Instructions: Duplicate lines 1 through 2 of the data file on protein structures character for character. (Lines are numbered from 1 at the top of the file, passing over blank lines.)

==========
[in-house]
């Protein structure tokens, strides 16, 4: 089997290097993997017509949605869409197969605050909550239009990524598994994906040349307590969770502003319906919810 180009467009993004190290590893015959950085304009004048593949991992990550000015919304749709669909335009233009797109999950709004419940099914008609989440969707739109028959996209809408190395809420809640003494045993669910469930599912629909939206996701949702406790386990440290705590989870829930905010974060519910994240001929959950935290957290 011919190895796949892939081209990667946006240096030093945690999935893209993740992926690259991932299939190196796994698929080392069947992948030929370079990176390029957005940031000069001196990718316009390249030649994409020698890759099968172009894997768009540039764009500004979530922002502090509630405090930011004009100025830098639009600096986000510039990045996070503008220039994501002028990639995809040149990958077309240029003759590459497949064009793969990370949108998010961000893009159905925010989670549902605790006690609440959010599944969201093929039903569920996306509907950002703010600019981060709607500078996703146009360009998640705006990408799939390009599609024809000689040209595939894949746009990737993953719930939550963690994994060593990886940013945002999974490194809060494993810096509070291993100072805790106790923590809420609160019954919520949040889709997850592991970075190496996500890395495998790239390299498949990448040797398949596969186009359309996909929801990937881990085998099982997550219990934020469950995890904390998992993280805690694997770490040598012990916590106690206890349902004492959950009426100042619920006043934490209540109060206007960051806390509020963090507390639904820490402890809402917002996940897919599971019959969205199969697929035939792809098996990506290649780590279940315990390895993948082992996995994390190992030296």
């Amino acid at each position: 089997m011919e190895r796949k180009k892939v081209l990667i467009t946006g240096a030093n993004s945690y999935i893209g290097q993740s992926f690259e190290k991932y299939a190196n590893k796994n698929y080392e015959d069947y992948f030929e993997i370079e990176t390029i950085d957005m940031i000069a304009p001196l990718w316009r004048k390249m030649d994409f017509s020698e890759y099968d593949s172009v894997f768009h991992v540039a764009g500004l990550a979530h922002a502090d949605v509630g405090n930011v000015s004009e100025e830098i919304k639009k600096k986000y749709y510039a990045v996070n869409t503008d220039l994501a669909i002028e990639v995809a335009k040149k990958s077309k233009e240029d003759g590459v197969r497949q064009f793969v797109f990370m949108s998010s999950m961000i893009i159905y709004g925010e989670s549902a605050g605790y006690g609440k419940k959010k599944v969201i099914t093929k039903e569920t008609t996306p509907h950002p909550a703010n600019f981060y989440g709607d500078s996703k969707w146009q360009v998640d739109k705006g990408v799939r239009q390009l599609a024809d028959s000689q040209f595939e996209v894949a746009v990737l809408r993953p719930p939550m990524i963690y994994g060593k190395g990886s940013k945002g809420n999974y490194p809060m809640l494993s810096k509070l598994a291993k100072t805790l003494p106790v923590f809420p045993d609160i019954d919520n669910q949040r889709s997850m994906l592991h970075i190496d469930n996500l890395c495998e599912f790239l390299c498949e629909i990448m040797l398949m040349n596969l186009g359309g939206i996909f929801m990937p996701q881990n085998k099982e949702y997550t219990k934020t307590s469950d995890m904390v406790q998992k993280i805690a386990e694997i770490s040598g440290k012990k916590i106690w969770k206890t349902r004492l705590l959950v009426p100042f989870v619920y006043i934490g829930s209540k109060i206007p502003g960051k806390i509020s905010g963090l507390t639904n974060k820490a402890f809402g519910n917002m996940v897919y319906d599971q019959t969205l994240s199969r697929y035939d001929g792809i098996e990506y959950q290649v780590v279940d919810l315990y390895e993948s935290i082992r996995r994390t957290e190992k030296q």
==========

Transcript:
[in-house]
């Protein structure tokens, strides 16, 4: 089997290097993997017509949605869409197969605050909550239009990524598994994906040349307590969770502003319906919810 180009467009993004190290590893015959950085304009004048593949991992990550000015919304749709669909335009233009797109999950709004419940099914008609989440969707739109028959996209809408190395809420809640003494045993669910469930599912629909939206996701949702406790386990440290705590989870829930905010974060519910994240001929959950935290957290 011919190895796949892939081209990667946006240096030093945690999935893209993740992926690259991932299939190196796994698929080392069947992948030929370079990176390029957005940031000069001196990718316009390249030649994409020698890759099968172009894997768009540039764009500004979530922002502090509630405090930011004009100025830098639009600096986000510039990045996070503008220039994501002028990639995809040149990958077309240029003759590459497949064009793969990370949108998010961000893009159905925010989670549902605790006690609440959010599944969201093929039903569920996306509907950002703010600019981060709607500078996703146009360009998640705006990408799939390009599609024809000689040209595939894949746009990737993953719930939550963690994994060593990886940013945002999974490194809060494993810096509070291993100072805790106790923590809420609160019954919520949040889709997850592991970075190496996500890395495998790239390299498949990448040797398949596969186009359309996909929801990937881990085998099982997550219990934020469950995890904390998992993280805690694997770490040598012990916590106690206890349902004492959950009426100042619920006043934490209540109060206007960051806390509020963090507390639904820490402890809402917002996940897919599971019959969205199969697929035939792809098996990506290649780590279940315990390895993948082992996995994390190992030296």